A possible ancestral species of modern humans is Homo Heidelbergensis. As detailed by Britannica, information about this species is known from fossils dating from between 600,000 to 200,000 years ago. Heidelbergensis lived in eastern and southern Africa, Europe and possibly as far away as China.
Heidelbergensis was different than earlier human species since it was the first to be adapted to the cold. These humans had flatter faces than their predecessors, prominent brow ridges and broad bodies which reached up to 5 feet, 9 inches in males. Heidelbergensis also had brains that measured 1,250 cubic centimeters, as described by the Australian Museum. This species also was technologically advanced. According to Smithsonian, they had mastery over fire, which is shown by the presence of hearths and fireplaces. They also could build shelters, as well as more advanced weapons like spears. One site in Spain shows that this species may have conducted rituals, indicated by numerous bodies that seem to have been deliberately thrown in a pit.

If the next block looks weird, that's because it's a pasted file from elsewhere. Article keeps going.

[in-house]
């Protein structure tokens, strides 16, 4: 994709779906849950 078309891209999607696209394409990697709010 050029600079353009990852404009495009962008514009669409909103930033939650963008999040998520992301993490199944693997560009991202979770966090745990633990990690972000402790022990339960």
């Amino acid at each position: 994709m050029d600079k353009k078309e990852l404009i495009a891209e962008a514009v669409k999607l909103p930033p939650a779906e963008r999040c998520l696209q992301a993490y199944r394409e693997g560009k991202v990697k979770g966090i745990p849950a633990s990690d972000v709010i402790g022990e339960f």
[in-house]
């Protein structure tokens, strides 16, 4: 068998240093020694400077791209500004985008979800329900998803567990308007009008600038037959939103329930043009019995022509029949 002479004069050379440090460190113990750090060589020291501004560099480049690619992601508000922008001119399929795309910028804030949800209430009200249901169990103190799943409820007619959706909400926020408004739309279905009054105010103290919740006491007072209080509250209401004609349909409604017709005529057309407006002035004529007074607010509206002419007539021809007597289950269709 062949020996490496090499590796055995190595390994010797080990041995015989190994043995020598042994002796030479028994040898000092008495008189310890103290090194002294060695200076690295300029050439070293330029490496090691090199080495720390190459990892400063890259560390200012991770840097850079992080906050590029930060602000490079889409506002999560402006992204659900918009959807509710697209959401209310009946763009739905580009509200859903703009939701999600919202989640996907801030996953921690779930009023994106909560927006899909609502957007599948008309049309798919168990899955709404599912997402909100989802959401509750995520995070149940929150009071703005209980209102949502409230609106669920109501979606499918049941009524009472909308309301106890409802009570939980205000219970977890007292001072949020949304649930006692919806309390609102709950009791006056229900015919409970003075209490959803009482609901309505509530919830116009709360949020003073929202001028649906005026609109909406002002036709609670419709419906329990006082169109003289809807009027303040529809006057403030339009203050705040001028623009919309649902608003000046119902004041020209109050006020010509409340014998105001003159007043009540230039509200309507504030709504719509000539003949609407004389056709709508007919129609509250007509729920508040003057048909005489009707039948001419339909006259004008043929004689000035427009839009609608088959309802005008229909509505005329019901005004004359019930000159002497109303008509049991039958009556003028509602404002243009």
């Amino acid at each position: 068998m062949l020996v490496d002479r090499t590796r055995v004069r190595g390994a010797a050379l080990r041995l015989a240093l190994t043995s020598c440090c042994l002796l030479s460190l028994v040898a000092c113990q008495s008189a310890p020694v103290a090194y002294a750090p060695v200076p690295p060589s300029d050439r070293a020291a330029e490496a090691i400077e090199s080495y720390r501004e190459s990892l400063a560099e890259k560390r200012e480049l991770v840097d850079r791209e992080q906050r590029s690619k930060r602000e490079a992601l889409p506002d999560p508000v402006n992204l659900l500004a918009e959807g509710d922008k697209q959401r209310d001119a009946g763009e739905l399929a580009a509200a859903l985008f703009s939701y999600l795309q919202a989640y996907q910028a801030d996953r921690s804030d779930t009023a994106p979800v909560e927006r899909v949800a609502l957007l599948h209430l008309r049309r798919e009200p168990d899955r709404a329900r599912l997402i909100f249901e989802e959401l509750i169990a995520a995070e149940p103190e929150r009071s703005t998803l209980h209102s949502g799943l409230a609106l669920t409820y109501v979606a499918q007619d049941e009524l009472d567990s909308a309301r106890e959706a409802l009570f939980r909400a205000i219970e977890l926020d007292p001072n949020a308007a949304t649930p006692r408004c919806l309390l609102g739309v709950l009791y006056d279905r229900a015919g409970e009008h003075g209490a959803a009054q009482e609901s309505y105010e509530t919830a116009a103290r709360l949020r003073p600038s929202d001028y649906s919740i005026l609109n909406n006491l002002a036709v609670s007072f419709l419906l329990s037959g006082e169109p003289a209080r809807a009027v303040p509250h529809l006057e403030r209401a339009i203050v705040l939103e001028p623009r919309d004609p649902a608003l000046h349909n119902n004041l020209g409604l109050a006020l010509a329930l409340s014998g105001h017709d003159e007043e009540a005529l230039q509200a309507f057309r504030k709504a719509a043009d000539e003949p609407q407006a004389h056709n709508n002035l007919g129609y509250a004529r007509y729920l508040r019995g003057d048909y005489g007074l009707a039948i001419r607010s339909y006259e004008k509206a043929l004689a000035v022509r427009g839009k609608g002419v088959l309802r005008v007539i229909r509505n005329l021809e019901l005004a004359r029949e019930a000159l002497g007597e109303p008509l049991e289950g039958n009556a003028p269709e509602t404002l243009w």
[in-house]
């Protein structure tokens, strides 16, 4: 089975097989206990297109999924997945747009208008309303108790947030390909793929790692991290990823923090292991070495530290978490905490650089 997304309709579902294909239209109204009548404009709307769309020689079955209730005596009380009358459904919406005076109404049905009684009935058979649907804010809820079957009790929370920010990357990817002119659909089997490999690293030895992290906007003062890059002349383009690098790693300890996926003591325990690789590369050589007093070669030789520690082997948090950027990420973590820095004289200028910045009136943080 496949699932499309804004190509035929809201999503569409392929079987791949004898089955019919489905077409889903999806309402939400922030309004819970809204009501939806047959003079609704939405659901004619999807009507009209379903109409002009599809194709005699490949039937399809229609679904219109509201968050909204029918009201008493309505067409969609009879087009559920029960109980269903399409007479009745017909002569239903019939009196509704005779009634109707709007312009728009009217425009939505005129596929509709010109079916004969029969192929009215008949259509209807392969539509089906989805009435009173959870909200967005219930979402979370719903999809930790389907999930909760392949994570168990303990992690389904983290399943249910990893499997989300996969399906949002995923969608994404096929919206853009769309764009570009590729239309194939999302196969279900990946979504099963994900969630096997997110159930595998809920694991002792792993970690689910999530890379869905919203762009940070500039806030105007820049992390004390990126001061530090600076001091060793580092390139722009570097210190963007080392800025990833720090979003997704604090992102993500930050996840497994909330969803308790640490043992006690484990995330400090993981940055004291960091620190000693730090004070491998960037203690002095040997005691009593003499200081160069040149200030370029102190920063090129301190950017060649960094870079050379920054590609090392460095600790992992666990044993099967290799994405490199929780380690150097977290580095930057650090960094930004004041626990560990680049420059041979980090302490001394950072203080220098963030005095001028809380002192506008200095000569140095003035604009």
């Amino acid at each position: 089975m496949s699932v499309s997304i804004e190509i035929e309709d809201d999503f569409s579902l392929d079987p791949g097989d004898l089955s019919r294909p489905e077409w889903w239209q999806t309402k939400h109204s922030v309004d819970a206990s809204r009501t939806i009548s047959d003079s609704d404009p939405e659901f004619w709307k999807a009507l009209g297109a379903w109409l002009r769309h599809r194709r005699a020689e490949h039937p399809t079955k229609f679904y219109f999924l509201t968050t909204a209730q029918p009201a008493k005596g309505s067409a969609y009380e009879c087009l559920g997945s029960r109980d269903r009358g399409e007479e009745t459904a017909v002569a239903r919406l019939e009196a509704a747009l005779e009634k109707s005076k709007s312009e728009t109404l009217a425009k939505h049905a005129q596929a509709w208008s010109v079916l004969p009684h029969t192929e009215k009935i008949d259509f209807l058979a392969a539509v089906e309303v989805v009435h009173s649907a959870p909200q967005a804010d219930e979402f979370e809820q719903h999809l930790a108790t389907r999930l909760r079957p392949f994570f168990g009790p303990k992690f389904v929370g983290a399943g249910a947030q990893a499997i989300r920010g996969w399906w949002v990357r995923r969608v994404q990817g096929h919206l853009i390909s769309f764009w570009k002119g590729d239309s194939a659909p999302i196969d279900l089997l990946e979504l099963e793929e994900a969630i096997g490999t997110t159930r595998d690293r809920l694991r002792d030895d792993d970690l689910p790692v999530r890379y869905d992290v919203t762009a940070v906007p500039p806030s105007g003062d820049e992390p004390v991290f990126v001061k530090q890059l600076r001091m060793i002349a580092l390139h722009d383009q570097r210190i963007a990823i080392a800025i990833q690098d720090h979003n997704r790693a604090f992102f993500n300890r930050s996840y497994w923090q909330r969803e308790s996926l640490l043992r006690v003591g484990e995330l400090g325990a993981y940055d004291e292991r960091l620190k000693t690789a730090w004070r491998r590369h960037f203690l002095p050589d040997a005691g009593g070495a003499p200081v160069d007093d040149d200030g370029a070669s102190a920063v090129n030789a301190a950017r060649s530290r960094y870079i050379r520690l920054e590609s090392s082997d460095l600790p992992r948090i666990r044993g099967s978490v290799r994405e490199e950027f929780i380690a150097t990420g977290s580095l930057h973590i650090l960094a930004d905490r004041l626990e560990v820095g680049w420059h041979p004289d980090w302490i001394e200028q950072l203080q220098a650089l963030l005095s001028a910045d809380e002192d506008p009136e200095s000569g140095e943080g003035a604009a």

Some scientists theorize that Homo heidelbergensis was the direct ancestor of modern humans and their close cousins, Neanderthals.